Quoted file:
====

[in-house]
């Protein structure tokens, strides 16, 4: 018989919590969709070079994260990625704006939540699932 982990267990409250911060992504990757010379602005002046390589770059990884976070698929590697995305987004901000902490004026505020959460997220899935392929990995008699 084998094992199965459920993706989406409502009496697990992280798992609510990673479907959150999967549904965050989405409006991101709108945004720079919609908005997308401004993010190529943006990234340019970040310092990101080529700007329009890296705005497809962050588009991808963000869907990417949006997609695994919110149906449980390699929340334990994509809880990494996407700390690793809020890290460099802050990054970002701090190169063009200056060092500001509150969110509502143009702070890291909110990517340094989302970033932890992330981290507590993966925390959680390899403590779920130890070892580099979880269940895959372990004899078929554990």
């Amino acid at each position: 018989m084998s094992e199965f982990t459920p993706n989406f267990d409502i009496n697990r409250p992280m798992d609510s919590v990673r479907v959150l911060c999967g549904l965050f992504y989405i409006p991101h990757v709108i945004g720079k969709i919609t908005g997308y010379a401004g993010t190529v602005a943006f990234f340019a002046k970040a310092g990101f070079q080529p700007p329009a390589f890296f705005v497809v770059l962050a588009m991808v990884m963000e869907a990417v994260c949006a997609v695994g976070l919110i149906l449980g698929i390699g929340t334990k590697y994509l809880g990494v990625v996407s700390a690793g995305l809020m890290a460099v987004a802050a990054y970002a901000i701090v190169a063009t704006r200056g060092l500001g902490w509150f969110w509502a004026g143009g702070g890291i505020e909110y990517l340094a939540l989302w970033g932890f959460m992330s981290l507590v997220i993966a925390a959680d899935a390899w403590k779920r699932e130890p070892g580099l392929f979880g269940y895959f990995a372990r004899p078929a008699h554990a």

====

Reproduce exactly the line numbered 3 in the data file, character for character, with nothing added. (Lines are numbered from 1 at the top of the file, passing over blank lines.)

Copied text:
């Amino acid at each position: 018989m084998s094992e199965f982990t459920p993706n989406f267990d409502i009496n697990r409250p992280m798992d609510s919590v990673r479907v959150l911060c999967g549904l965050f992504y989405i409006p991101h990757v709108i945004g720079k969709i919609t908005g997308y010379a401004g993010t190529v602005a943006f990234f340019a002046k970040a310092g990101f070079q080529p700007p329009a390589f890296f705005v497809v770059l962050a588009m991808v990884m963000e869907a990417v994260c949006a997609v695994g976070l919110i149906l449980g698929i390699g929340t334990k590697y994509l809880g990494v990625v996407s700390a690793g995305l809020m890290a460099v987004a802050a990054y970002a901000i701090v190169a063009t704006r200056g060092l500001g902490w509150f969110w509502a004026g143009g702070g890291i505020e909110y990517l340094a939540l989302w970033g932890f959460m992330s981290l507590v997220i993966a925390a959680d899935a390899w403590k779920r699932e130890p070892g580099l392929f979880g269940y895959f990995a372990r004899p078929a008699h554990a």